Monroe County Sheriff’s Office deputies found six Cuban men on shore near Whale Harbor in the Upper Florida Keys early Friday morning..
The men, who reported no medical issues, arrived in Islamorada between 4:15 am. and 4:30 a.m., Adam Linhardt, spokesman for the Sheriff’s Office, said.
Adam Hoffner, U.S. Border Patrol agent in charge in Marathon, said the men told agents they left Matanzas, Cuba about four days earlier. The Florida Fish and Wildlife Conservation Commission released a photo later Friday morning of the blue, wooden vessel on which the men arrived.
Since the Obama administration, in one of its last foreign policy decisions, ended “wet-foot, dry-foot,” which allowed Cubans reaching U.S. soil by sea to stay in the country, migration from the island nation 90 miles south of Key West slowed dramatically.
The men found Friday will likely be processed by the U.S. Border Patrol and sent back to Cuba by the Coast Guard. In the days of wet-foot, dry-foot, they would be able to apply for permanent U.S. residency a year after arrival.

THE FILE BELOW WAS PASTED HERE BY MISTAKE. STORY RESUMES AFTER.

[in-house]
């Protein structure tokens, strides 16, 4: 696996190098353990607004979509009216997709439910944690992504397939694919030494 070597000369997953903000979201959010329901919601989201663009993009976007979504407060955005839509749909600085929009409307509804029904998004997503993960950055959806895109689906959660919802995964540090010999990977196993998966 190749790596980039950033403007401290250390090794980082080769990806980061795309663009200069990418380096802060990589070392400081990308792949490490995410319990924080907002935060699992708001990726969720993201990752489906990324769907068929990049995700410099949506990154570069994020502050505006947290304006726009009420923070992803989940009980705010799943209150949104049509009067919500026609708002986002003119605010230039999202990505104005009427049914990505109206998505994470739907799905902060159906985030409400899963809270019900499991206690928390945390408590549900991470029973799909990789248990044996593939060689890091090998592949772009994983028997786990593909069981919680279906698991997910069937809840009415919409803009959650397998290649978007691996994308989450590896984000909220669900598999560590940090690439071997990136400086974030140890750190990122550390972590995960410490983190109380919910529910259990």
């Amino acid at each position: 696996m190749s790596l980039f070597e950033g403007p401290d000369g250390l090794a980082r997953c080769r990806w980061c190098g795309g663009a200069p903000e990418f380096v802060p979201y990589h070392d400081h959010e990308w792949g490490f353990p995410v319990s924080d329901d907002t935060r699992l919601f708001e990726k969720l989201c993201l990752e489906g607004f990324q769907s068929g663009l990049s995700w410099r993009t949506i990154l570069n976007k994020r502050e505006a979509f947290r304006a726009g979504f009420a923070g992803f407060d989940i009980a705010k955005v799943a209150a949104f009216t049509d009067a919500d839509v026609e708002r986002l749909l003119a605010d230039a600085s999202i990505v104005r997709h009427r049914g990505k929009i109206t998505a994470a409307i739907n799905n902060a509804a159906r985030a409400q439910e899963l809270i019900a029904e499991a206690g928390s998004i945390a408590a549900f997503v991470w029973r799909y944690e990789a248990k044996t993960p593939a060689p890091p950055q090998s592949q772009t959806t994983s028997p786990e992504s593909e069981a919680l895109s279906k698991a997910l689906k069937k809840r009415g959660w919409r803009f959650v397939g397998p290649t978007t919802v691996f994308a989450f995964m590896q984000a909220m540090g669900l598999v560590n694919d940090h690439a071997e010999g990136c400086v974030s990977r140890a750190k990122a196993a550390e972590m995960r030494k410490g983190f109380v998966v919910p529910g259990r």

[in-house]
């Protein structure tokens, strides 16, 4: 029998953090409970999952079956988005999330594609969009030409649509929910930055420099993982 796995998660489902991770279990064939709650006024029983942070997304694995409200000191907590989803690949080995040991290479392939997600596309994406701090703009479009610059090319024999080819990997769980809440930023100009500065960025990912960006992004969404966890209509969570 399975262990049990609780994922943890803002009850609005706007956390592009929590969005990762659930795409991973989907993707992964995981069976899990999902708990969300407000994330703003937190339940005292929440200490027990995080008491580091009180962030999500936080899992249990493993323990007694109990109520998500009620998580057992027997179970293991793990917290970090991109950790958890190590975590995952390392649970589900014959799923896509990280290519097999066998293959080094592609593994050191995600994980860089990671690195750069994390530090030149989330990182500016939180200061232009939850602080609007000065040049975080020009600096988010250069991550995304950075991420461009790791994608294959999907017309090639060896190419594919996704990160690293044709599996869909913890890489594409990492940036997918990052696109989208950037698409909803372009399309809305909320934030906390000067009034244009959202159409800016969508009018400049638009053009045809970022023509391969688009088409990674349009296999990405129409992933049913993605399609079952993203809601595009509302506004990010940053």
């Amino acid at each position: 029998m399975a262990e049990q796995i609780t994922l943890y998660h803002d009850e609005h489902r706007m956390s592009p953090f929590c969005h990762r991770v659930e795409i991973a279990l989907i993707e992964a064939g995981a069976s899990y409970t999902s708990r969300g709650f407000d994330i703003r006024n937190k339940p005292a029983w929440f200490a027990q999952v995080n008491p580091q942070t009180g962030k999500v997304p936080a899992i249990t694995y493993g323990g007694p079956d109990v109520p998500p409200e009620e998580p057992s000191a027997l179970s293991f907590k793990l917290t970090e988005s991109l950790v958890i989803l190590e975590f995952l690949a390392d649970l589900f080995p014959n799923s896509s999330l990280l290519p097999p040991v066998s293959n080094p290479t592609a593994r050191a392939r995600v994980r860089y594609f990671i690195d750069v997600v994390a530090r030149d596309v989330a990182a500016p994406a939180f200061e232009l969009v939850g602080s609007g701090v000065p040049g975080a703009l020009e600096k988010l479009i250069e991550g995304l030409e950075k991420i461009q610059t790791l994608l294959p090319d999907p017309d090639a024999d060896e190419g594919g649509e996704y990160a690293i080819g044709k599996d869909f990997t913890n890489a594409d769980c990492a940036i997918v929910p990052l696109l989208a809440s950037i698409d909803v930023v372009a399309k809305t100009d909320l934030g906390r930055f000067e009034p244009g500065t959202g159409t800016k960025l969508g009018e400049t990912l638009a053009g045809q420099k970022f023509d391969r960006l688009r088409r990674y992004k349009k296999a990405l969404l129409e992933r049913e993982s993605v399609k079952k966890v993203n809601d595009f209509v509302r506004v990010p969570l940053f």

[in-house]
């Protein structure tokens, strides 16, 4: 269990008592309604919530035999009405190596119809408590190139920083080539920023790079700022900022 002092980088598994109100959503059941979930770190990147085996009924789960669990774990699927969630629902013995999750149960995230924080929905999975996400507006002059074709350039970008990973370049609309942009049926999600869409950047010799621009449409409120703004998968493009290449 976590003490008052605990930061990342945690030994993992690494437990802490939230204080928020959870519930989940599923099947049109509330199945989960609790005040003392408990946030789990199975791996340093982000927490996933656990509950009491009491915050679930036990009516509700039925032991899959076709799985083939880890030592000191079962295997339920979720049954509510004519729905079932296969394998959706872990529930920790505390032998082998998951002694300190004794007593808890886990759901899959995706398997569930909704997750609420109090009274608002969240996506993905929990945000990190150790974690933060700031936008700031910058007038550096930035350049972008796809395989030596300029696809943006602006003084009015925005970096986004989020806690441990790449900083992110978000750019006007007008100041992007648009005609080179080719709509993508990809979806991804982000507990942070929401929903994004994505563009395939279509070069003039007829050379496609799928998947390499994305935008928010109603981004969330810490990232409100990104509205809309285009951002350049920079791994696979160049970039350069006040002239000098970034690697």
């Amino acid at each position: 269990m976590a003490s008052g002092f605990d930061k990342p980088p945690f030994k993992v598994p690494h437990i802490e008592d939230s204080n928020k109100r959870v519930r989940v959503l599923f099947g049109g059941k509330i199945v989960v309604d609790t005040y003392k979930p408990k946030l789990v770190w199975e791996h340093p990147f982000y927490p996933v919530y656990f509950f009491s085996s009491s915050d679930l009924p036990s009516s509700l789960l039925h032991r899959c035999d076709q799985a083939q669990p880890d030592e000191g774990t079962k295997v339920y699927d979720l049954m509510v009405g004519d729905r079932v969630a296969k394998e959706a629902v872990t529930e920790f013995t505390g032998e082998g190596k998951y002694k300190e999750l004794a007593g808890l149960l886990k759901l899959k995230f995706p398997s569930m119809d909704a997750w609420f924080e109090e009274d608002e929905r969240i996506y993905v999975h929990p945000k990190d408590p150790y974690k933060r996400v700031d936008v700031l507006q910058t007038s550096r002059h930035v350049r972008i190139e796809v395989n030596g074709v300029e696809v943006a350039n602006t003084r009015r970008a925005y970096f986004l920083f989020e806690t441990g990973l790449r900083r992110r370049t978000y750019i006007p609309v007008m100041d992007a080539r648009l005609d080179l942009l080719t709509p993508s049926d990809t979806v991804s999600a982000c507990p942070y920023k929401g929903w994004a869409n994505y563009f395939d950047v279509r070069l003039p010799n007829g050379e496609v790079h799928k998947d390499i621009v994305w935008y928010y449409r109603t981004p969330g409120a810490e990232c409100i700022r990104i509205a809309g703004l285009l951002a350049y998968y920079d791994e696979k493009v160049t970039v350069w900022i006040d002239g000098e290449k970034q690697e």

Before the announcement to end the policy, South Florida was seeing multiple landings every week, sometimes daily.
Cubans correctly anticipated the policy, which mandated those caught en route were sent back, would end after the Obama administration began strengthening diplomatic relations with the communist Castro regime, ending their automatic refugee status.
The United States Coast Guard tracks migration numbers by fiscal years beginning Oct. 1. In fiscal year 2017, Cuban migration accounted for 44 percent of total migrants stopped at sea from countries including the Bahamas, Dominican Republic, Haiti and others. That is a 27-percent decrease from fiscal year 2016, according to the Coast Guard’s 2017 Annual Performance Report.
The last landing in the Keys was June 30 near Key West, Hoffner said. And, earlier this month, an off-duty Sheriff’s Office deputy boating with his friends rescued four men from Cuba who were clinging to a raft about 40 miles offshore in the Lower Keys.
“We continuously warn migrants of the dangers associated with traveling by sea while attempting to enter the United States illegally,” Hoffner said in an emailed statement. “During this time of year, migrants may be exposed to extreme tropical temperatures and will often suffer from the effects of dehydration.”
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